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  • Nate Carter

All About IRAs (Roth and Traditional)

The book Become Loaded for Life! describes how to build multiple portfolios for financial freedom and retiring early. In addition to tax deferred retirement accounts like 401(k)s, covered here in a separate post, you can augment your savings strategies by using individual retirement accounts or IRAs. The different types of IRAs are explained below to help you advance your retirement goals.

Traditional Individual Retirement Account

A Traditional IRA is a tax deferred account, having some of the same characteristics of a 401(k) although they provide the account owner with more control over how the funds are invested and are not limited to employer provided options. You can contribute up to $6,000 for 2019 to a Traditional IRA, so the amount that can be invested is lower than a 401(k). There is also a $1,000 catch-up provision for individuals aged 50 or older, bringing the total to $7,000. Traditional IRA accounts also have the same 10% early withdrawal penalty for taking distributions before the age of 59½.

Tax Deductible IRA Contributions

Your Traditional IRA contribution may be tax deductible depending on 1) if your adjusted gross income is below a certain threshold and 2) if you or your spouse is covered by an employer retirement plan like a 401(k). Essentially, as your income increases only some or none of your Traditional IRA contribution will be tax deductible. If your income is above the threshold you may still contribute to a Traditional IRA, but the contribution will not be tax deductible. See the chart below for eligibility.

Traditional IRA example: Eric makes $59,000 in income for the year and he is covered under his employers’ 401(k) plan. Eric is able to contribute $19,000 to his 401(k) plan reducing his taxable income to $40,000. He is also eligible to contribute $6,000 to a Traditional IRA bringing his taxable income down to $34,000. Additional tax deductions, like the standard deduction of $12,000, would help Eric lower his taxable income even further. Remember, a person may have both a 401(k) account and a Traditional IRA in the same year.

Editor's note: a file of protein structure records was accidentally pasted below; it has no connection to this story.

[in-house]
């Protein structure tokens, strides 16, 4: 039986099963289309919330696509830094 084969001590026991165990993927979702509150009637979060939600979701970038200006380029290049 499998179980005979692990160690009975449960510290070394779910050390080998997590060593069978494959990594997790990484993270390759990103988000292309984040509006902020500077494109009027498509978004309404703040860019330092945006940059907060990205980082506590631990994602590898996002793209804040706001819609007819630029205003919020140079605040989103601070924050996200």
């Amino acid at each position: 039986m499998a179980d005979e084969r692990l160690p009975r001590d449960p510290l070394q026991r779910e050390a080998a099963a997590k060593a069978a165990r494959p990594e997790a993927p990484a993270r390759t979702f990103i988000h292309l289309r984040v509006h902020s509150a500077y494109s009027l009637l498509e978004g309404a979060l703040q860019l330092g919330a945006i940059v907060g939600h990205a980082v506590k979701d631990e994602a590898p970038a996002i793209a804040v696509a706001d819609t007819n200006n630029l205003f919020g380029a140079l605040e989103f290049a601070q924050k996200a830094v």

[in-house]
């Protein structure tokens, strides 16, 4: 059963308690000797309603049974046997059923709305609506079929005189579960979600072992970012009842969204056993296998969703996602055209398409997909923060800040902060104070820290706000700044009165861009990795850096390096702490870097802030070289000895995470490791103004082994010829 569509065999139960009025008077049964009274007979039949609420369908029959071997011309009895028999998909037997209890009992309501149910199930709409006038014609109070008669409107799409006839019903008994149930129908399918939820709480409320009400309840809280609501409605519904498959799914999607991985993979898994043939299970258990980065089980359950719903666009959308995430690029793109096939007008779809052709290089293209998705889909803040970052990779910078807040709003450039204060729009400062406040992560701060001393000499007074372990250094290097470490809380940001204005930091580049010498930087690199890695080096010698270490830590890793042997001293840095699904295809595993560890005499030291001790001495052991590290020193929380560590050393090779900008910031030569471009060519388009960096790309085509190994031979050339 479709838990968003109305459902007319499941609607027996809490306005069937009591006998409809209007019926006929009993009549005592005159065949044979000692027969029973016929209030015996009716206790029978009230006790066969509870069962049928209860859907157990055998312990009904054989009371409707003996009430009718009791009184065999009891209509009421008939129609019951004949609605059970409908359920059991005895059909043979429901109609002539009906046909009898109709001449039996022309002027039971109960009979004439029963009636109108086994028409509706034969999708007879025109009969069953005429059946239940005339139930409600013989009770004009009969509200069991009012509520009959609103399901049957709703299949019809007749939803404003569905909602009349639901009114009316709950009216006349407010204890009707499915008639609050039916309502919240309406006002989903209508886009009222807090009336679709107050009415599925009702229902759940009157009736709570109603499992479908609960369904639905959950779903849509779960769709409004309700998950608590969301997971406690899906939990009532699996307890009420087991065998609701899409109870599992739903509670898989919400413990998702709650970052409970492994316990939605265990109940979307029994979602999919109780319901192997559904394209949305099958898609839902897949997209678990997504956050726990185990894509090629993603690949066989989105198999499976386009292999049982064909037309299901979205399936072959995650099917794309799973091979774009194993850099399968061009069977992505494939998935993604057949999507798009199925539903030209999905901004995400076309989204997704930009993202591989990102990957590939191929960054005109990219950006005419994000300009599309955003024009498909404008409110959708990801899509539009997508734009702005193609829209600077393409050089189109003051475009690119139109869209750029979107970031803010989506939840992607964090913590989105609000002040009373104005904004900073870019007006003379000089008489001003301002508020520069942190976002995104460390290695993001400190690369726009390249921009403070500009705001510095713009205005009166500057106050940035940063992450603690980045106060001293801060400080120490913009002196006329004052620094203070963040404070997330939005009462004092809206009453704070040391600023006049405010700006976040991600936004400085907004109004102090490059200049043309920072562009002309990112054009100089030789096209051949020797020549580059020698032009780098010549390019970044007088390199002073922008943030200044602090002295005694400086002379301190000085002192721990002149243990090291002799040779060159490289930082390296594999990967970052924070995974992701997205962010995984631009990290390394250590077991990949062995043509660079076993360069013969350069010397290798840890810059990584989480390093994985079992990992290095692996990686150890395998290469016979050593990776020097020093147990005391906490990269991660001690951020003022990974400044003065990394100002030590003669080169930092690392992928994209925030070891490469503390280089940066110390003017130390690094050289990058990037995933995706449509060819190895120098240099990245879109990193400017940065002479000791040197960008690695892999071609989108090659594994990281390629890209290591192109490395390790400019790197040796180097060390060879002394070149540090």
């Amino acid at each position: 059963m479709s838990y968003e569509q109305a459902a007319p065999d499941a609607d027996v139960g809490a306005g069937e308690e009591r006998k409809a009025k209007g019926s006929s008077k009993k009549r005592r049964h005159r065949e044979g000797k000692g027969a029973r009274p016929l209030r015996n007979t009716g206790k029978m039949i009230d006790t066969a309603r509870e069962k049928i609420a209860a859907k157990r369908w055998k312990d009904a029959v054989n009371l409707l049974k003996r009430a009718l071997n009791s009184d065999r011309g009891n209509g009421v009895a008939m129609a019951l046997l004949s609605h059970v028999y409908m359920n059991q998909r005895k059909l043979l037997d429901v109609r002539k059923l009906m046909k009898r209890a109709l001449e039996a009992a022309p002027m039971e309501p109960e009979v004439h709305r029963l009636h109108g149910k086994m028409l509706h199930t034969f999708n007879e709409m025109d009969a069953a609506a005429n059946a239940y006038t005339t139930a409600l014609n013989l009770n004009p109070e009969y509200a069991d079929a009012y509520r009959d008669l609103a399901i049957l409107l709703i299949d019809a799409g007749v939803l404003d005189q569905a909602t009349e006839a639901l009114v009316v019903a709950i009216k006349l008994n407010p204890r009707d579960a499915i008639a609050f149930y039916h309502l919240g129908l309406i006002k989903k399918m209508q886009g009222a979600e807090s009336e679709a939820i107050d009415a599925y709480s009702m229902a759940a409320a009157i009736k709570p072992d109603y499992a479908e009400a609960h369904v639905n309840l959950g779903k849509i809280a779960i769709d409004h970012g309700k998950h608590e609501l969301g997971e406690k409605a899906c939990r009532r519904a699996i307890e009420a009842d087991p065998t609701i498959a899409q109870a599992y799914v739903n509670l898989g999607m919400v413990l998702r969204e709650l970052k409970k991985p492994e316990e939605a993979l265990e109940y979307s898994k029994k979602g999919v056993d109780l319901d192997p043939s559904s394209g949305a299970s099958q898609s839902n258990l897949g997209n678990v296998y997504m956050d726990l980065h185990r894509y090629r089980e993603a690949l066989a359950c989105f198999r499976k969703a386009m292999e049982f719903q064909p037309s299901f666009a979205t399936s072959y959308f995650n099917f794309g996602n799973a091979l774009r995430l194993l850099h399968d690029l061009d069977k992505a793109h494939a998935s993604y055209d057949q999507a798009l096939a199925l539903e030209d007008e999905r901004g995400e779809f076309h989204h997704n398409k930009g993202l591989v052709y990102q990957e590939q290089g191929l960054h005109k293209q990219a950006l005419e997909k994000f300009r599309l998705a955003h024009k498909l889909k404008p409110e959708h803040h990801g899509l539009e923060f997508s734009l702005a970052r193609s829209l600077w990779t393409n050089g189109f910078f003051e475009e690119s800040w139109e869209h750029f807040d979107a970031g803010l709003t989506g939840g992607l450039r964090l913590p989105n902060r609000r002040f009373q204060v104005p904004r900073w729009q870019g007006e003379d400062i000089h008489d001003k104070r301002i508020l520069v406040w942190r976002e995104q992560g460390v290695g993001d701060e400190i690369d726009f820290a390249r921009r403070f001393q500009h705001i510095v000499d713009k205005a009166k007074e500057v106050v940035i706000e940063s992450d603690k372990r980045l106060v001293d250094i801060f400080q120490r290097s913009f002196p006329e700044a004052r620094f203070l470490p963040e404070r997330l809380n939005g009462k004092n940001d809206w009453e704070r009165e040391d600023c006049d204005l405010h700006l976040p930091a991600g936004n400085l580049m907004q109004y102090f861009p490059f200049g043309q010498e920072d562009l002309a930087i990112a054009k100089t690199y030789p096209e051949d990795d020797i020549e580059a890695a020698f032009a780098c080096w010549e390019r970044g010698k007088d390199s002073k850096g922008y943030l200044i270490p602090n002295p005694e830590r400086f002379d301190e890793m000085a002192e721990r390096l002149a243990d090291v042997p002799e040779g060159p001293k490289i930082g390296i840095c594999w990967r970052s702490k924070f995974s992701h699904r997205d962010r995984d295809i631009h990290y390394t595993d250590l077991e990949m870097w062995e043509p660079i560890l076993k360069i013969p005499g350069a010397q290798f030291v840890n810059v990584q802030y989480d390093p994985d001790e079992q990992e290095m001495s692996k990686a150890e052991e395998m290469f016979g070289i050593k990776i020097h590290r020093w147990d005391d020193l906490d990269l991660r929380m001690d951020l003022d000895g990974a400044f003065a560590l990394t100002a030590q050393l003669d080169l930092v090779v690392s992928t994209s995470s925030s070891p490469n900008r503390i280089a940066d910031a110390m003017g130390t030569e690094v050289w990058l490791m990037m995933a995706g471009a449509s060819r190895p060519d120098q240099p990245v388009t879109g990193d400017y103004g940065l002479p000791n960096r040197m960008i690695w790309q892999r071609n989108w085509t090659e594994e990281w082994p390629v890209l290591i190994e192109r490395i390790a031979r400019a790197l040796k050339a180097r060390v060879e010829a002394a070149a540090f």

Early Withdrawal Options for Traditional IRAs

Traditional IRAs benefit from some of the same waivers as 401(k) accounts described in the post on 401(k) accounts. These include:

  1. The Rule 55 distributions option;

  2. Rule 72(t) Substantially Equal Periodic Payment or SEPP exemption;

  3. The option to pay medical expenses that are greater than 10% of your adjusted gross income for the year. In addition, a person is able to use Traditional IRA funds to pay health insurance premiums for a period in which they are unemployed to be able to continue their health insurance coverage.

  4. If an account owner dies or suffers total and permanent disability the account can be accessed without penalty.

  5. The qualified military reservist called to active duty option;

  6. There are two additional options for accessing Traditional IRA account funds. The first is the ability to access $10,000 for the purchase of first home as a primary residence under section 72(t)(2)(F) and the second is to pay for certain qualified higher education expenses under section 72(t)(2)(E).

Roth Individual Retirement Account (Non-Tax Deferred Account)